Inside Unmanned Systems

DEC 2018 - JAN 2019

Inside Unmanned Systems provides actionable business intelligence to decision-makers and influencers operating within the global UAS community. Features include analysis of key technologies, policy/regulatory developments and new product design.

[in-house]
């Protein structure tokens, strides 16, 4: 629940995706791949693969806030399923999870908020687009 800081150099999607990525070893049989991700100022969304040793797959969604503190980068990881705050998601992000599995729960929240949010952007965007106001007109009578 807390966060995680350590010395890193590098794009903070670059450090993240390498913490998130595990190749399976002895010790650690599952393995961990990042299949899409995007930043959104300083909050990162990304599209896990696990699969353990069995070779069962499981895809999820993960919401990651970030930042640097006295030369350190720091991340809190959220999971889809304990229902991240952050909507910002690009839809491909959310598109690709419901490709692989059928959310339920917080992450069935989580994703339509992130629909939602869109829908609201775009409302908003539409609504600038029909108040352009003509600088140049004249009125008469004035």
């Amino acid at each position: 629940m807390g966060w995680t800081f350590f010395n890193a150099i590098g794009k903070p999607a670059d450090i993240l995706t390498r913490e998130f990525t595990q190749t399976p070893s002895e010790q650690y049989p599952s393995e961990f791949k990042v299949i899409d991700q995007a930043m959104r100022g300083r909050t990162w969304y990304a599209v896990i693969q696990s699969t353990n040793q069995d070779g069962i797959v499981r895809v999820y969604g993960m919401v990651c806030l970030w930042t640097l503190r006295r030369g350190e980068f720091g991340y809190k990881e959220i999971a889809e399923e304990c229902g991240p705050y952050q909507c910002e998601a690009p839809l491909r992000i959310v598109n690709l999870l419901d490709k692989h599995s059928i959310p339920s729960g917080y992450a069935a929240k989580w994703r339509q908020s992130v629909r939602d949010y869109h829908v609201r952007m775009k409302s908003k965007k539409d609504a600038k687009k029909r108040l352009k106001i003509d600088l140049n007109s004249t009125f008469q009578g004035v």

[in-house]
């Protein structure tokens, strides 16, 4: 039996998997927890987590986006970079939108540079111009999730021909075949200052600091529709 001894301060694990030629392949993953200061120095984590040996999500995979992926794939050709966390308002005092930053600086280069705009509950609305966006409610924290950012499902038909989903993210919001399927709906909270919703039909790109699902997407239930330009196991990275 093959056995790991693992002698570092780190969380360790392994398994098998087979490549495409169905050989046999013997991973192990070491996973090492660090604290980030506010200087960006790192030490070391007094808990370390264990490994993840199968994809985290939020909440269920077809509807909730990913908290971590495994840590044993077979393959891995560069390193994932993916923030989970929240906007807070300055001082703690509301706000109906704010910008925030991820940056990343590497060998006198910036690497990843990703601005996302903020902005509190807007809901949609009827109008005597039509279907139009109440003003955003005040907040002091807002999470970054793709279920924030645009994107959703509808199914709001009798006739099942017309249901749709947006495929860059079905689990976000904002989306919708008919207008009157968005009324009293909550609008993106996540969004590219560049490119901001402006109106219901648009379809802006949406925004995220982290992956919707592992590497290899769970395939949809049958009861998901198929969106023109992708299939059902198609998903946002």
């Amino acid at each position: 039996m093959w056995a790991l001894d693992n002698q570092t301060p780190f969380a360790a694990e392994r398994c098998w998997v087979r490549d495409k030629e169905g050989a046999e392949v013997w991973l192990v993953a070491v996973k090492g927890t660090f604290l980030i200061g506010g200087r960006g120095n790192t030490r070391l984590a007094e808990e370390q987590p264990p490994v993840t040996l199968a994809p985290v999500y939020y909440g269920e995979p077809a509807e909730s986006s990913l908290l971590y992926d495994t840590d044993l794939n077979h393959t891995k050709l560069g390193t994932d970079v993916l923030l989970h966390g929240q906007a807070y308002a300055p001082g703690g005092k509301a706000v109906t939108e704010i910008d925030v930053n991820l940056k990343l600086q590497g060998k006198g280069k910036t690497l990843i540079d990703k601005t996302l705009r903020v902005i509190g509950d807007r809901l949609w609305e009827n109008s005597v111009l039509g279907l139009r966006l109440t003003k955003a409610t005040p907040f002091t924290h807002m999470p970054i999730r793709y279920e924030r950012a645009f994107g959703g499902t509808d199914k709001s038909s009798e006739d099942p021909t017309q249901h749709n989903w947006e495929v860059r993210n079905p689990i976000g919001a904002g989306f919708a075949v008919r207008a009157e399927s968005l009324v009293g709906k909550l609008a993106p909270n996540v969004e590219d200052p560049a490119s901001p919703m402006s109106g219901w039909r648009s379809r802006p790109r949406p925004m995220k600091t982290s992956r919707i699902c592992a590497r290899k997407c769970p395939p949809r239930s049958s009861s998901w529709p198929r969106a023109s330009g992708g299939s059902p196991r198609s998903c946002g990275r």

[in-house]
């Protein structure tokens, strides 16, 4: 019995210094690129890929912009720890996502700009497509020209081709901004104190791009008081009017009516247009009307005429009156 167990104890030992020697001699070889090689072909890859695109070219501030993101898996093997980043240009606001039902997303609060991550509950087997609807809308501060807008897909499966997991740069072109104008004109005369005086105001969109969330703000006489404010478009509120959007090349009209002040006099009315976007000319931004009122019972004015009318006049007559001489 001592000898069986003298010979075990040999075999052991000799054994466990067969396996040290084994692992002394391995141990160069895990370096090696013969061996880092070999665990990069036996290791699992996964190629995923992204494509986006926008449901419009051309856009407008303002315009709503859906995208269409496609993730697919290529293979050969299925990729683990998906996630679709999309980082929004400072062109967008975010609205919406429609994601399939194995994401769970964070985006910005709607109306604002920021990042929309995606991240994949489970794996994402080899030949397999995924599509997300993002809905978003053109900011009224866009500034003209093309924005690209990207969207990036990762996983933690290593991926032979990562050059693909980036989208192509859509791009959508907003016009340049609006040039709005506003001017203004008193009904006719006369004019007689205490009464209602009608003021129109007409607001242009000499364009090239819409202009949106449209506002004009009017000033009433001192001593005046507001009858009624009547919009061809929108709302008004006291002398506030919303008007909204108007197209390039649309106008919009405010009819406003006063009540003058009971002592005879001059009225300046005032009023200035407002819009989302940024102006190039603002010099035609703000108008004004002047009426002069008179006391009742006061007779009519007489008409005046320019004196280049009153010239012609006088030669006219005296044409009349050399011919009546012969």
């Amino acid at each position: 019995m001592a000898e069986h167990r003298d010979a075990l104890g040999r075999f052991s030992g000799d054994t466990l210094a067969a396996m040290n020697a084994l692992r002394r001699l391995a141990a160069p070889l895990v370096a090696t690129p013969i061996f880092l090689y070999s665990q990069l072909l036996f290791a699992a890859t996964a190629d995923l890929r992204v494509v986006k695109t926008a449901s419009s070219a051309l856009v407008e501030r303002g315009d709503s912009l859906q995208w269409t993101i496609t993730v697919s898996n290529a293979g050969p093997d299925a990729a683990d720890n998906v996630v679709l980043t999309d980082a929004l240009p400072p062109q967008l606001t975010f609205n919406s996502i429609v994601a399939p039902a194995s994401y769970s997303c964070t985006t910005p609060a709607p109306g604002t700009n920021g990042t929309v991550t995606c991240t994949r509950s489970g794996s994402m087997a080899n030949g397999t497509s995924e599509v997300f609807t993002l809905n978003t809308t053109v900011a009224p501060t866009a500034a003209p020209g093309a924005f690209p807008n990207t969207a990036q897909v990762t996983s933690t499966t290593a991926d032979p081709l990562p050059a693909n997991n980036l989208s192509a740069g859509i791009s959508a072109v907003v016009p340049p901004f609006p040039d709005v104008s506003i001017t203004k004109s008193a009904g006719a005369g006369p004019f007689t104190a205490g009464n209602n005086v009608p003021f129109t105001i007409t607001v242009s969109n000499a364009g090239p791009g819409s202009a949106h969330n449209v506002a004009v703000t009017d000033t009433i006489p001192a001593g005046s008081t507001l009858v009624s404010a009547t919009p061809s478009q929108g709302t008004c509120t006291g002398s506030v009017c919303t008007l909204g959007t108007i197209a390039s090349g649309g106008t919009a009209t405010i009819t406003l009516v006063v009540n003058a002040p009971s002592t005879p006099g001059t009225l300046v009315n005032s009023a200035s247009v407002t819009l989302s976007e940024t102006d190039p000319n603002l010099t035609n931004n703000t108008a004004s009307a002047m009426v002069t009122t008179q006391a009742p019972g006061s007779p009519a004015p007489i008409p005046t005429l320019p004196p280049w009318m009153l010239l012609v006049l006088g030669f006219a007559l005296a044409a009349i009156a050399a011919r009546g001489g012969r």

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ENGINEERING. PRACTICE. POLICY. 49 December 2018/January 2019  unmanned systems inside How companies can best implement drones into business operations. by Renee Knight A s the number of applications for unmanned aircraft systems (UAS) continues to grow across a spectrum of industries, business leaders who want to benefit from the technology must determine how to implement drones into their workf low—whether that means developing a program in-house, hiring service providers or using a mix of both. Yes, there are plenty of potential benefits that come with integrating drones into a company's operations, but it's not as easy as tasking an em- ployee who f lies drones as a hobby with creating a program. To get the most out of UAS, leaders from various departments must work together to establish a solid business case for incorporating drones, as well as a plan for implementation. Creating that plan can be challenging, espe- cially for businesses that have no experience with aviation. There are benefits to both in-house programs and outsourcing, but it's often difficult to determine the best way to successfully implement this emerging technology into a business model. It usually comes down to how the company wants to use UAS and how often, said Ed Hine, vice president of operations, energy, for PrecisionHawk. PrecisionHawk recently acquired ser vice provider HA ZON Solutions, where Hine served as the chief operating officer. "It really varies from company to company. Some companies want to focus on core competencies and outsourcing within those core competencies while others want to expand in breadth and use drones to cover routine work," Hine said. "The first things we ask companies we're working with is how they might use UAS, how much work there is to do, how much training would be required (for in-house pilots), how much burden they want to take on and what their peak demand is." Insourcing Outsourcing VERSUS Sourcing continues on P. 53

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